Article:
The best books to change your view on the world

Why am I passionate about this?

I have spent 10 years building Scopio, which stands for “Scope It Out” to build an accessible platform for anyone, anywhere to tell their story and share their images. I have used technology to change stereotypes and archive historical moments to our everyday imagery. I like to consume information easily and actionably and these are my recommendations! We did that in writing The Year Time Stopped so people can enjoy and get value out of 200 images and stories for the next century.


I wrote...

The Year Time Stopped: The Global Pandemic in Photos

By Christina Hawatmeh, Nour Chamoun,

Book cover of The Year Time Stopped: The Global Pandemic in Photos

What is my book about?

The first global image book in 2020. This book will change our view of humanity during the pandemic. We published it for people to look back on. This historic piece belongs on everyone’s bookshelf for the next century. Opening this book every time will remind you how brave, creative, and beautiful you can be.

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The books I picked & why

Book cover of Humans of New York: Stories

Christina Hawatmeh Why did I love this book?

I had someone in my language class in my master's program whose whole life changed by being one of the stories from the book Humans of New York. I was so inspired and realized the power of one single image. I also like this book because every time you open it you learn something new. Not many photo books can do that.

By Brandon Stanton,

Why should I read it?

2 authors picked Humans of New York as one of their favorite books, and they share why you should read it.

What is this book about?

The #1 New York Times Bestseller!

With over 500 vibrant, full-color photos, Humans of New York: Stories is an insightful and inspiring collection of portraits of the lives of New Yorkers.

Humans of New York: Stories is the culmination of five years of innovative storytelling on the streets of New York City. During this time, photographer Brandon Stanton stopped, photographed, and interviewed more than ten thousand strangers, eventually sharing their stories on his blog, Humans of New York.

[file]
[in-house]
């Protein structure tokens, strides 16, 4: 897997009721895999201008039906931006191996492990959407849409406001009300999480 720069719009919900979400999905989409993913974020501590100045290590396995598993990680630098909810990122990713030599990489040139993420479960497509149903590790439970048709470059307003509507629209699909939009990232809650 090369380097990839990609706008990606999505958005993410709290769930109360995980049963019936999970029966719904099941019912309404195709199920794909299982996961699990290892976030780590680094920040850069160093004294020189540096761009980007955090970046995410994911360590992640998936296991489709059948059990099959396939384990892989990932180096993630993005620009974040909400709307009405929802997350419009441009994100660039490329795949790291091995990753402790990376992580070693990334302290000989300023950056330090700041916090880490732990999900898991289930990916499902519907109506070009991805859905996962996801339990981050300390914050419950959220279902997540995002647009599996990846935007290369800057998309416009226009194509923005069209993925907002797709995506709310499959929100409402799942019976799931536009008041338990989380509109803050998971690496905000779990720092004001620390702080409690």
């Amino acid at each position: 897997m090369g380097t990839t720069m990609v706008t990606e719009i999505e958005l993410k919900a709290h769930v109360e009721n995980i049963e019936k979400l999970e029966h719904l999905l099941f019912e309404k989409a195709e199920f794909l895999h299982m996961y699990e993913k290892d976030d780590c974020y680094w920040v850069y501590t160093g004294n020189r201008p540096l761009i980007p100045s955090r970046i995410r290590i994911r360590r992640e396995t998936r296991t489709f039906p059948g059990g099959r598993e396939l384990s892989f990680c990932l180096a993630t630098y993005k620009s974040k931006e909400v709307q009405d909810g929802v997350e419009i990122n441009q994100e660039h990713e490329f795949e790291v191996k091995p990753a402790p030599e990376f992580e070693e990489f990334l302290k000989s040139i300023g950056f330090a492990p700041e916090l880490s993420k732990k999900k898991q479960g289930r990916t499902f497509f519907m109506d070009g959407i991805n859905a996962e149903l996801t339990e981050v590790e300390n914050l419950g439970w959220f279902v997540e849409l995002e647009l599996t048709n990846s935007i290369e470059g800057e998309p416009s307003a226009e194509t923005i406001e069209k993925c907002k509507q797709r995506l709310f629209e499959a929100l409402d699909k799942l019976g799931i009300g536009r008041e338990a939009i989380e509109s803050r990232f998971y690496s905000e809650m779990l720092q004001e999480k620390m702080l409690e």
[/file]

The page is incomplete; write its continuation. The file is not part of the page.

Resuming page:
In Humans of New York: Stories, the interviews accompanying the photographs go deeper, exhibiting the intimate storytelling that the blog has become…


Book cover of The Big Leap: Conquer Your Hidden Fear and Take Life to the Next Level

Christina Hawatmeh Why did I love this book?

Artists (but this book is for everyone) are often talented but need to overcome mental hurdles that are imposed on us by society, family, and our surroundings that are telling us only to dream so big or achieve so much. The Big Leap teaches you how to go beyond your limitations to make your dreams come true and see things differently.

By Gay Hendricks,

Why should I read it?

3 authors picked The Big Leap as one of their favorite books, and they share why you should read it.

What is this book about?

"The Big Leap" reveals a simple yet comprehensive model of life fulfillment, presented in a way that engages both mind and heart. Gay Hendricks, a major voice in the fields of relationship transformation, and body-mind therapies, developed these methods over the last thirty years by working closely with more than one thousand extraordinary achievers in business and the arts. Readers will discover what prevents them from fulfilling their true potential so they may enjoy the highest levels of success. Through a step-by-step program, Hendricks shares his proven method for identifying and breaking through our personal upper limits to achieve ultimate…